ByTommy DePaoli, writer at
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Tommy DePaoli

Weeks ahead of its February premiere, The Witch is already poised to change conventional expectations of how audiences experience New England folk horror. The film is filled with well-worn symbols from Puritan America as well as the occult, but Robert Eggers's 17th-century tale of paranoia takes these familiar signs and offers a new perspective on fear.

Set in the 1600s, The Witch follows a family who must strike out on their own in an unsettled plot of New England land after being banished from their community for their ascetic beliefs. They were pursuing God, as the trailer's voice-over makes clear, but what they found instead were dark omens.

"What we went out in the wilderness to find? Leaving our country, kindred, our father’s houses, for what? For the kingdom of God."

Here are some of the classic symbols of horror to look out for in The Witch. Once you see the finale, you'll never look at them the same way again.

1. The Goat

In the Bible (a good starting point for allusions due to the film's religious themes), the goat often stands for a sacrifice; a pious offering to a forgiving God to express an unrelenting faith. However, the goat also brings to mind a more sinister connotation: that of Baphomet and ties to Satanism.

Indeed, another term for Baphomet is "Black Goat," a creature that features prominently in The Witch as one of the farm's key animals. In the movie's first trailer, Black Phillip is a deeply unsettling figure, to whom the equally creepy children whisper. In other horror films, Black Phillip might be a familiar for a witch or a vessel for possession (like in Drag Me To Hell), but just wait until you see how Eggers manipulates this multifaceted symbol by film's end.

2. Milking Blood

Black Phillip and the other significant animals play into many more of the film's allusions. In this case, the goat can also symbolize regenerative power and abundance. This same idea plays into the concept of breast milk, which nourishes young life and keeps new generations alive.

As the family begins to experience unexplainable misfortune — their crops die, objects start disappearing — they must rely on their livestock for survival. As the main character Thomasin (Anya Taylor-Joy), a girl on the cusp of a flourishing sexuality, milks one of the family goats, blood unexpectedly shoots out into the bucket.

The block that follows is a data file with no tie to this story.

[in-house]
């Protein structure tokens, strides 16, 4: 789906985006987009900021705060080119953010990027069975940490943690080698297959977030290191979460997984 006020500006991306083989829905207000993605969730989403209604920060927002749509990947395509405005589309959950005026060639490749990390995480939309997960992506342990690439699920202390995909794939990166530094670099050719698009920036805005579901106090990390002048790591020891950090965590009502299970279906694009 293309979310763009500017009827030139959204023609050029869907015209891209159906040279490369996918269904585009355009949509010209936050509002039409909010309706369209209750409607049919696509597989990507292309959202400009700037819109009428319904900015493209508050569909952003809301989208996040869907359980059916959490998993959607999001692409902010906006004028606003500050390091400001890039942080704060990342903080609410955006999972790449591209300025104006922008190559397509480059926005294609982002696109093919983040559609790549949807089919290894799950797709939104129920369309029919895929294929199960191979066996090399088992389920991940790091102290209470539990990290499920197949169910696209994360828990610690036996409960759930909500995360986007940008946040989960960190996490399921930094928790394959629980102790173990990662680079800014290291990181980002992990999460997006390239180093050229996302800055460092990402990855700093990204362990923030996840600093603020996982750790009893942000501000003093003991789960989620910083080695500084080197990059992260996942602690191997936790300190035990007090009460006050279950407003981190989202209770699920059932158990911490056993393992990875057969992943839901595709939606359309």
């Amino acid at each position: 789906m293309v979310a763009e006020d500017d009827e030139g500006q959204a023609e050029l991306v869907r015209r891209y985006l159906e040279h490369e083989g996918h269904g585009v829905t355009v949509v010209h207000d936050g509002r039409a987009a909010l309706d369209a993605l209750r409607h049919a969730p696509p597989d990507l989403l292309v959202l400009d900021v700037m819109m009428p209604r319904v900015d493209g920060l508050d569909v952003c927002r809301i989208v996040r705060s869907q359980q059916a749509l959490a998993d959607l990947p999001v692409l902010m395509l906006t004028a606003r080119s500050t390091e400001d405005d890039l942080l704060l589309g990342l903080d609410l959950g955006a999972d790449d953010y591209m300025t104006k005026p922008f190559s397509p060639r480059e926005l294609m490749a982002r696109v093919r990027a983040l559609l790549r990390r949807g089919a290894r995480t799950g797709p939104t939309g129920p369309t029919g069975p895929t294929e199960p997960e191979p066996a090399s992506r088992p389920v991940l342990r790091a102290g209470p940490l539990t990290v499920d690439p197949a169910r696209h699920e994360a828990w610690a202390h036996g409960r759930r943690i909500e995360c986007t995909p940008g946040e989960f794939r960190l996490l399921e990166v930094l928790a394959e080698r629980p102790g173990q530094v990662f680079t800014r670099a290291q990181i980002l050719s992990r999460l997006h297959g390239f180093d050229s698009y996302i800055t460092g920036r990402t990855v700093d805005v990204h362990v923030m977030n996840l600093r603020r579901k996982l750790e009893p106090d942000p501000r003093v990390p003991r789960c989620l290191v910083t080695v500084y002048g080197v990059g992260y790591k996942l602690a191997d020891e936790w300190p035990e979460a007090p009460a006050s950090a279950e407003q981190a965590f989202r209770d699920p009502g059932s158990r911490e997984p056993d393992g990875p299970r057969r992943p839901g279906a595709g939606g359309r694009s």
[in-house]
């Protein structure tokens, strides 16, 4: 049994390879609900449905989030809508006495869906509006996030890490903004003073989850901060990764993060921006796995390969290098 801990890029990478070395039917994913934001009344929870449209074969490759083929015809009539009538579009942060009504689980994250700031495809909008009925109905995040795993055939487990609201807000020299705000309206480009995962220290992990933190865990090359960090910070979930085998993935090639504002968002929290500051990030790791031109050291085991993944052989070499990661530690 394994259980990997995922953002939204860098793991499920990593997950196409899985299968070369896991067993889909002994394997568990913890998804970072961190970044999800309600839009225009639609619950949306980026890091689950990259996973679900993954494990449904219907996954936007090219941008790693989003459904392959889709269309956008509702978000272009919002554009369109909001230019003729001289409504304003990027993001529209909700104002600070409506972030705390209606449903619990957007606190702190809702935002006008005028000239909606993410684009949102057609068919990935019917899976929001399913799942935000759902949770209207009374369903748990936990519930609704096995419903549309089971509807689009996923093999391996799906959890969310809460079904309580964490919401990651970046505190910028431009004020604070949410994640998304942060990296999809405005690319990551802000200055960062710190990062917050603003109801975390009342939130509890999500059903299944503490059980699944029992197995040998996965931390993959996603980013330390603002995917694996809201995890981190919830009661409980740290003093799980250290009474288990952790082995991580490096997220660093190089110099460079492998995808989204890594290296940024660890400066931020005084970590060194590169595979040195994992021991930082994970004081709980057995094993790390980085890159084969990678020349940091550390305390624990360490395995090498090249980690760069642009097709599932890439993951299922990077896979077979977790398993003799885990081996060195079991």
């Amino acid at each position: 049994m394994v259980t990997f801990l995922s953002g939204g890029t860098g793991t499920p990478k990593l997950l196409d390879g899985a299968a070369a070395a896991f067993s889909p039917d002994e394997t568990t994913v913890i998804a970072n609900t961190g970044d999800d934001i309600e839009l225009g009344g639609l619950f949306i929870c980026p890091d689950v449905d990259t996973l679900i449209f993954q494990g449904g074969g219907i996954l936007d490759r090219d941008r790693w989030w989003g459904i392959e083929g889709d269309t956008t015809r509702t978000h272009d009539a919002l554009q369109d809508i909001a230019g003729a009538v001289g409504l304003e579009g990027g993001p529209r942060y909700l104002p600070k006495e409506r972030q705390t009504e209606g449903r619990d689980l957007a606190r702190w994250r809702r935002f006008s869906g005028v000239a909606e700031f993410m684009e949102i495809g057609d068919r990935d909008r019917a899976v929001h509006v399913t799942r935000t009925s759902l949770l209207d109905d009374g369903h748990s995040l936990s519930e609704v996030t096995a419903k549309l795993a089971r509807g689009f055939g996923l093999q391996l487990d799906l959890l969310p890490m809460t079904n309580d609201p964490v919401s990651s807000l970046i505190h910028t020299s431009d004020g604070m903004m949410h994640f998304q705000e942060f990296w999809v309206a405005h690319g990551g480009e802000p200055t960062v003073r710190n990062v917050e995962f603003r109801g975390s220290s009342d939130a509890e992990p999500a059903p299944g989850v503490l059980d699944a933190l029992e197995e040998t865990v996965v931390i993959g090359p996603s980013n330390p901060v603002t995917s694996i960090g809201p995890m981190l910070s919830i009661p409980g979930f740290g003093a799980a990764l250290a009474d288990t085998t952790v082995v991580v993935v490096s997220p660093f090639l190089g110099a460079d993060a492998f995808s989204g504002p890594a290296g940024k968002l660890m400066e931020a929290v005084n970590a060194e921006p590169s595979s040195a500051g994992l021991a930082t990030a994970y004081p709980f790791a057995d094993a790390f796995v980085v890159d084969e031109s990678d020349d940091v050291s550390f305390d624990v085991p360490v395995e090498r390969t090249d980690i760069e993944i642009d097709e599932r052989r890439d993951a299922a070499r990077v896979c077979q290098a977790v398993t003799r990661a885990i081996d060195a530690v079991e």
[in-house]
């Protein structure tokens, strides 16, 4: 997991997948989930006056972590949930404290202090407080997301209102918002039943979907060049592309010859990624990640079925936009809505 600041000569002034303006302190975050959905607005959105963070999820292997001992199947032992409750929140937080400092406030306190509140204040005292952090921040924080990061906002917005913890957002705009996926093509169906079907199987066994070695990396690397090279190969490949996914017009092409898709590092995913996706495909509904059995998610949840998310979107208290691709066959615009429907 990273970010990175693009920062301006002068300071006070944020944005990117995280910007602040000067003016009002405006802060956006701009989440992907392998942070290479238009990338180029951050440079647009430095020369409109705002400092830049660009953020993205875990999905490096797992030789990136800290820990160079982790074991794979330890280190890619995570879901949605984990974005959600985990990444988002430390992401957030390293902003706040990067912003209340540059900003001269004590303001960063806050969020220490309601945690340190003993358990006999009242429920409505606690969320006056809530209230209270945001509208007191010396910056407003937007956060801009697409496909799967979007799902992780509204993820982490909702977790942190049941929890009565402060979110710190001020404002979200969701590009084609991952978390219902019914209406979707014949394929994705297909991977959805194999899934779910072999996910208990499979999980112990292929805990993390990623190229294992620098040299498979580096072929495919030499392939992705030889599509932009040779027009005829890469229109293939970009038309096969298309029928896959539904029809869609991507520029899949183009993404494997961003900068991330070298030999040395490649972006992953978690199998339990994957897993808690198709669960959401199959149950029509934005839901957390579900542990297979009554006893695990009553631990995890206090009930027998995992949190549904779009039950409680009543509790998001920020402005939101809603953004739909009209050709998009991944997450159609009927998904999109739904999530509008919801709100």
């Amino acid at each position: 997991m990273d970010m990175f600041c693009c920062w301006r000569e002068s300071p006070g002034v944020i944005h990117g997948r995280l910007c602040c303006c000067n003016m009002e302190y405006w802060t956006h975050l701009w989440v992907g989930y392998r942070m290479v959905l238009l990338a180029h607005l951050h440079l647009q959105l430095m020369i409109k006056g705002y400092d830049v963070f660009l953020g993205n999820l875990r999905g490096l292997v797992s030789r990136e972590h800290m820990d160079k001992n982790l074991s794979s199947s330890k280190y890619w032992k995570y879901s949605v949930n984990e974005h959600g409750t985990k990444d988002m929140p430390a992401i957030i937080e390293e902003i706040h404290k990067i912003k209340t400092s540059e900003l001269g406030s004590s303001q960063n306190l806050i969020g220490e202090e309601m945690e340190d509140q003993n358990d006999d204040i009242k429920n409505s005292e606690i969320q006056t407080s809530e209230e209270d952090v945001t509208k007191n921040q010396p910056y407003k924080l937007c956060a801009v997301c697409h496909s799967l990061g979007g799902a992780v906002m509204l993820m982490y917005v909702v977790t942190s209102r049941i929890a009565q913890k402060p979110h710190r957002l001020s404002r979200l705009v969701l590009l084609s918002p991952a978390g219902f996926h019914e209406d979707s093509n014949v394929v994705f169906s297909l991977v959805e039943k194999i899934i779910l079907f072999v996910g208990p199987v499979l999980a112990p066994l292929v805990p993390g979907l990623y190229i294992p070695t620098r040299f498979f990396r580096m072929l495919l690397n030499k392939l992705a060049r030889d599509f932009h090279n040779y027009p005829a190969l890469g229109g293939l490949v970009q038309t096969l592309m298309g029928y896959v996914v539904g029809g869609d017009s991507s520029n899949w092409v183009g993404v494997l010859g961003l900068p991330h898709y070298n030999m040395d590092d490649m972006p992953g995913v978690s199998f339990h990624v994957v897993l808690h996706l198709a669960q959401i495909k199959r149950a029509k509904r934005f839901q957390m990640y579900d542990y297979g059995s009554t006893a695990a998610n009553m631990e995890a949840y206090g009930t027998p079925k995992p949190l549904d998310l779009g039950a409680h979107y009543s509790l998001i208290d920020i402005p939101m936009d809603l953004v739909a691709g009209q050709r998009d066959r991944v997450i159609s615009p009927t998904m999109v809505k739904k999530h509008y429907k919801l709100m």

Thomasin recognizes this as a harbinger of more misfortune, but more importantly, she realizes that her family could accuse her of dancing with the devil in their desperation to point fingers. This puts into motion a cascade of unease for the rest of the film.

3. Disappearing Baby

As the film's terrifying inciting incident, Thomasin plays a seemingly innocent game of peekaboo with her infant brother — only to discover that he's disappeared without a trace. This sets into motion The Witch's central mystery: Did an animal snatch the baby, or is there something more sinister at play?

Though the loss of a child is always troubling, for Thomasin, the disappearance starts an internal conflict fueled by ghastly visions. She begins to see a naked old crone grinding body parts in what looks like a cave. Could this be the wizened baby snatcher in the flesh?

But there's another possible outcome that fans of horror films might have already seen coming. Knowingly or unknowingly, Thomasin herself could be at fault, potentially exchanging her own innocence (as she grows into adulthood) for the supernatural powers of a witch.

This troubling question and the ones mentioned earlier create a perfectly paced and unique film packed with lingering intensity. Trust me, you'll be left to consider the meaning behind The Witch and its symbols, long after the curtain closes.

Be sure to check out these symbols and more when 'The Witch' swoops into theaters on February 19, 2016.


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